Susan Porter Benson, Household Accounts: Working Class Family Economies in the Interwar United States. Ithaca, NY: Cornell University Press, 2007. xiii + 233 pp. $45 (hardcover), IBSN:978-0-8014-3723-6.
Reviewed for EH.NET by Marianne Ward, Department of Economics, Loyola College of Maryland.
Published by EH.NET (February 2008)
The late Susan Porter Benson has left us with a fascinating account of the consumption patterns of working class women and their families in the interwar United States. The findings are based on interviews of working class women by agents from the Women's Bureau of the U.S.Department of Labor in the 1920s and early 1930s and studies of families confronting unemployment in the late 1920s and 1930s.
The main themes of the book are laid out in the introductory chapter.Consumption patterns for working class families in the interwar period highlighted a constant battle against insecure and irregular incomes, lack of access to credit, and the use of non-market alternatives to secure consumption goods and services. In this environment, family relationships took center stage, and emerged as the source of both conflict and cooperation regarding the allocation of household resources. The struggle for survival that characterized daily life led Benson to characterize the emergence of mass consumption in the 1920s as a "class" phenomenon rather than a "mass" phenomenon (p. 12).
Andrew August. The British Working Class, 1832-1940. Harlow: Pearson Longman, 2007. ix + 286 pp. Notes, bibliography, index. $33.40 (paper), ISBN 978-0-582-38130-8.
Reviewed for H-Albion by Dennis Dworkin, Department of History, University of Nevada
In the 1960s and 1970s, the working class--and particularly the British working class--had a special place in historical writing. It was at the center of the new social history and history from below, in large part because of E. P. Thompson's enormously influential The Making of the English Working Class (1963). Yet, Thompson's book built on a tradition of radical historiography in which the British working class was important to the historical process broadly conceived. It was the world's first industrial proletariat and central to Karl Marx's understanding of the historical dynamic of capitalism and the transition to socialism. The British working class's experience had universal implications.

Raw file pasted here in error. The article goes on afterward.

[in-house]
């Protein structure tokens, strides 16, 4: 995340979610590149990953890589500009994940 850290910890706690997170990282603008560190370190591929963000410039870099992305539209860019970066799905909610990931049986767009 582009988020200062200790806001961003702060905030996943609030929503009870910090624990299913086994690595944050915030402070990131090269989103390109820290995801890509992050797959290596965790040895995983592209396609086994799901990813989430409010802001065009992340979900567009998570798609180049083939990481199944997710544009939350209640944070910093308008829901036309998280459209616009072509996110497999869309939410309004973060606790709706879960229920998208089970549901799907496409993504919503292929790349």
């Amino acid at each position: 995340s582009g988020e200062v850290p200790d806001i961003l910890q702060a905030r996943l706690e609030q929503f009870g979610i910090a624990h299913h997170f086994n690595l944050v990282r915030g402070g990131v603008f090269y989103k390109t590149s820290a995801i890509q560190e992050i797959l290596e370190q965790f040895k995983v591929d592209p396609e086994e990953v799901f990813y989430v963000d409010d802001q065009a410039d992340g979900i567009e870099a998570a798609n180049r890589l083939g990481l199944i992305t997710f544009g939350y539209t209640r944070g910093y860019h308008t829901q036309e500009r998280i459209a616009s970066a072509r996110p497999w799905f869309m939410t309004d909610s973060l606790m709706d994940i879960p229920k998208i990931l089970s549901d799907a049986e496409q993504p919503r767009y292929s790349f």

Certainly, much has changed since the heyday of the new social and labor history. The end of communism, the rise of identity politics, the decline of the labor movement, the advent of post-Fordism, and a host of other changes have contributed to a declining interest in the working class within historiography. As a result of the impact of the linguistic turn, the new cultural history, postmodernism, and postcolonial studies, the fields of labor and social history are less central than they once were. Yet, at the same time, there has been an outpouring of theoretical discussion that has revised our understanding of class, and historians have produced a more complex and nuanced picture of British working-class life. The theoretical transformations have been analyzed at length, including by me in Class Struggles (2007). Andrew August's The British Working Class: 1832-1940 is a highly readable overview of British working-class history that builds on the achievement of numerous social, cultural, and feminist historians, while deploying numerous primary sources to make its principal points.